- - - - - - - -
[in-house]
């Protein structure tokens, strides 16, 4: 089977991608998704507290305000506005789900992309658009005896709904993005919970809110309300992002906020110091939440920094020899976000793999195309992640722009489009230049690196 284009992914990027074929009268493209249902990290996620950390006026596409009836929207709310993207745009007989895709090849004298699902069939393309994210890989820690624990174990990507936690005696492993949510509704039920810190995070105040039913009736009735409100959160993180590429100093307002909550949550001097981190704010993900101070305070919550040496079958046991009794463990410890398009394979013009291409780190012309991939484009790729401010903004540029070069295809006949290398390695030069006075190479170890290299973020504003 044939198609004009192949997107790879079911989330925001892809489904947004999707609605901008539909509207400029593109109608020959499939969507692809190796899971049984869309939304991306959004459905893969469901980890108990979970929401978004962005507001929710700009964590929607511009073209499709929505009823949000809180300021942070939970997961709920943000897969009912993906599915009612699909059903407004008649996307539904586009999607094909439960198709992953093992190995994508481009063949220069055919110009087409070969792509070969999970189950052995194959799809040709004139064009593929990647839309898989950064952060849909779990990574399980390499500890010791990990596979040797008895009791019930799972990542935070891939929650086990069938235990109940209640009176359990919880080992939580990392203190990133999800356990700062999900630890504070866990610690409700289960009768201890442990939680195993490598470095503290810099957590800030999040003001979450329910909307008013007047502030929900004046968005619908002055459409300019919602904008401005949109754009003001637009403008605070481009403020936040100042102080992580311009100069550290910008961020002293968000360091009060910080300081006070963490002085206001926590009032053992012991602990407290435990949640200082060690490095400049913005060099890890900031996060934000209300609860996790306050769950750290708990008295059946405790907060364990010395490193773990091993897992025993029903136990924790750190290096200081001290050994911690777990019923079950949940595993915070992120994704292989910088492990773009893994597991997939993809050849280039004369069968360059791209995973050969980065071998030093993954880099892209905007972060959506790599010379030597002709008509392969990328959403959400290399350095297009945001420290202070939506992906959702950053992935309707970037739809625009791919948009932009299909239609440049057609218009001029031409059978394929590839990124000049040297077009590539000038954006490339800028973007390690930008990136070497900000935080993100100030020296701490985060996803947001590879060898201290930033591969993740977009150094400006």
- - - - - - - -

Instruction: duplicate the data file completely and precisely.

[in-house]
């Protein structure tokens, strides 16, 4: 089977991608998704507290305000506005789900992309658009005896709904993005919970809110309300992002906020110091939440920094020899976000793999195309992640722009489009230049690196 284009992914990027074929009268493209249902990290996620950390006026596409009836929207709310993207745009007989895709090849004298699902069939393309994210890989820690624990174990990507936690005696492993949510509704039920810190995070105040039913009736009735409100959160993180590429100093307002909550949550001097981190704010993900101070305070919550040496079958046991009794463990410890398009394979013009291409780190012309991939484009790729401010903004540029070069295809006949290398390695030069006075190479170890290299973020504003 044939198609004009192949997107790879079911989330925001892809489904947004999707609605901008539909509207400029593109109608020959499939969507692809190796899971049984869309939304991306959004459905893969469901980890108990979970929401978004962005507001929710700009964590929607511009073209499709929505009823949000809180300021942070939970997961709920943000897969009912993906599915009612699909059903407004008649996307539904586009999607094909439960198709992953093992190995994508481009063949220069055919110009087409070969792509070969999970189950052995194959799809040709004139064009593929990647839309898989950064952060849909779990990574399980390499500890010791990990596979040797008895009791019930799972990542935070891939929650086990069938235990109940209640009176359990919880080992939580990392203190990133999800356990700062999900630890504070866990610690409700289960009768201890442990939680195993490598470095503290810099957590800030999040003001979450329910909307008013007047502030929900004046968005619908002055459409300019919602904008401005949109754009003001637009403008605070481009403020936040100042102080992580311009100069550290910008961020002293968000360091009060910080300081006070963490002085206001926590009032053992012991602990407290435990949640200082060690490095400049913005060099890890900031996060934000209300609860996790306050769950750290708990008295059946405790907060364990010395490193773990091993897992025993029903136990924790750190290096200081001290050994911690777990019923079950949940595993915070992120994704292989910088492990773009893994597991997939993809050849280039004369069968360059791209995973050969980065071998030093993954880099892209905007972060959506790599010379030597002709008509392969990328959403959400290399350095297009945001420290202070939506992906959702950053992935309707970037739809625009791919948009932009299909239609440049057609218009001029031409059978394929590839990124000049040297077009590539000038954006490339800028973007390690930008990136070497900000935080993100100030020296701490985060996803947001590879060898201290930033591969993740977009150094400006």